Around 1916/1918, Ezequiel de Campos acquired land to build a park. In the 1960s, Robert Auzelle’s urbanisation plan reserved this land, but the first conceptual studies only began in 1982. In 1991, construction began based on plans by the landscape architect Sidónio Pardal.
Covering around 80 hectares, the Porto City Park is considered the largest urban park in the country. The green areas spread out over multiple panoramic fields that extend all the way to the edge of the sea, making it unusual anywhere in the world.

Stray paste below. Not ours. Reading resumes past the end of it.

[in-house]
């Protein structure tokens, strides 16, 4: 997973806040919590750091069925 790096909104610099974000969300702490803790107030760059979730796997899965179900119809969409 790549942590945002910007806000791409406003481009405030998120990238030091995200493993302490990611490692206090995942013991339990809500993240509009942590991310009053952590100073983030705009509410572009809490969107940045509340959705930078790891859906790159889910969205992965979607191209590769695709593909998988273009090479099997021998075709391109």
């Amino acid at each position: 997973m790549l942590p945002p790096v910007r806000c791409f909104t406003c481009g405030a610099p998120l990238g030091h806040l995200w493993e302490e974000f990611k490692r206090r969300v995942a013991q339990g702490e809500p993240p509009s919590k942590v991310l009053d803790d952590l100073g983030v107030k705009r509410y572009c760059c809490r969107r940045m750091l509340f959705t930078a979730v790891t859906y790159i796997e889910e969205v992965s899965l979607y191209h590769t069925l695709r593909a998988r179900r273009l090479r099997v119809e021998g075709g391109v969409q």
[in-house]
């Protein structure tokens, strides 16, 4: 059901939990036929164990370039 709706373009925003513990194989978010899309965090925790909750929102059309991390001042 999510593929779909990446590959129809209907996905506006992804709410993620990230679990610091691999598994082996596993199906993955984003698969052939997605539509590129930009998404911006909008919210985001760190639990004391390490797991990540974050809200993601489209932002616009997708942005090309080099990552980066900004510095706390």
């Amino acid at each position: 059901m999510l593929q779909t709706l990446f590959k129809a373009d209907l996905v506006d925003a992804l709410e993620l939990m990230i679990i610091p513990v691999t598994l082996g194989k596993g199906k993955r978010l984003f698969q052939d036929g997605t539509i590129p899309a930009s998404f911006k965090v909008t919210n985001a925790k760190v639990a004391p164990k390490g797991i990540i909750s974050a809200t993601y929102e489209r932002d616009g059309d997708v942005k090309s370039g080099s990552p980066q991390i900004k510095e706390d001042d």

The City Park features various habitats that provide shelter to a large diversity of plants and animals. The flora is extremely rich, with over 159 types of trees and shrubs, including exotic species – such as sycamores, and camellias – and indigenous species – such as European oaks, stone pines, common hawthorns and yellow irises. The proximity of the sea, and the lakes and small pools bring a diversity of birds, of which over 18 species have been identified, and amphibians such as newts and Iberian water frogs. Although they are far harder to spot, the park is also home to many micromammals, such as wood-mice and European hedgehogs.